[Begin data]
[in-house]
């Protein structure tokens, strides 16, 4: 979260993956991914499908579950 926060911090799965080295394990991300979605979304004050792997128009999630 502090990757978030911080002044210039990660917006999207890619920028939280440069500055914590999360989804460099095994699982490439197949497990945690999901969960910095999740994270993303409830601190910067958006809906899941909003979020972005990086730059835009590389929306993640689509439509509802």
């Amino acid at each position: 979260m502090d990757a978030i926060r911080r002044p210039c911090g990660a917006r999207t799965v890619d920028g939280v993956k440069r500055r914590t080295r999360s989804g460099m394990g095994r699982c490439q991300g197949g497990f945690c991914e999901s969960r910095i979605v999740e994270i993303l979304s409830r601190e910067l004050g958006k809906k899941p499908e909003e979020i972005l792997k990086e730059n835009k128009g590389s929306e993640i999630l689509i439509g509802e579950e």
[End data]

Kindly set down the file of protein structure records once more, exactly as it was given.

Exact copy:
[in-house]
């Protein structure tokens, strides 16, 4: 979260993956991914499908579950 926060911090799965080295394990991300979605979304004050792997128009999630 502090990757978030911080002044210039990660917006999207890619920028939280440069500055914590999360989804460099095994699982490439197949497990945690999901969960910095999740994270993303409830601190910067958006809906899941909003979020972005990086730059835009590389929306993640689509439509509802």
């Amino acid at each position: 979260m502090d990757a978030i926060r911080r002044p210039c911090g990660a917006r999207t799965v890619d920028g939280v993956k440069r500055r914590t080295r999360s989804g460099m394990g095994r699982c490439q991300g197949g497990f945690c991914e999901s969960r910095i979605v999740e994270i993303l979304s409830r601190e910067l004050g958006k809906k899941p499908e909003e979020i972005l792997k990086e730059n835009k128009g590389s929306e993640i999630l689509i439509g509802e579950e």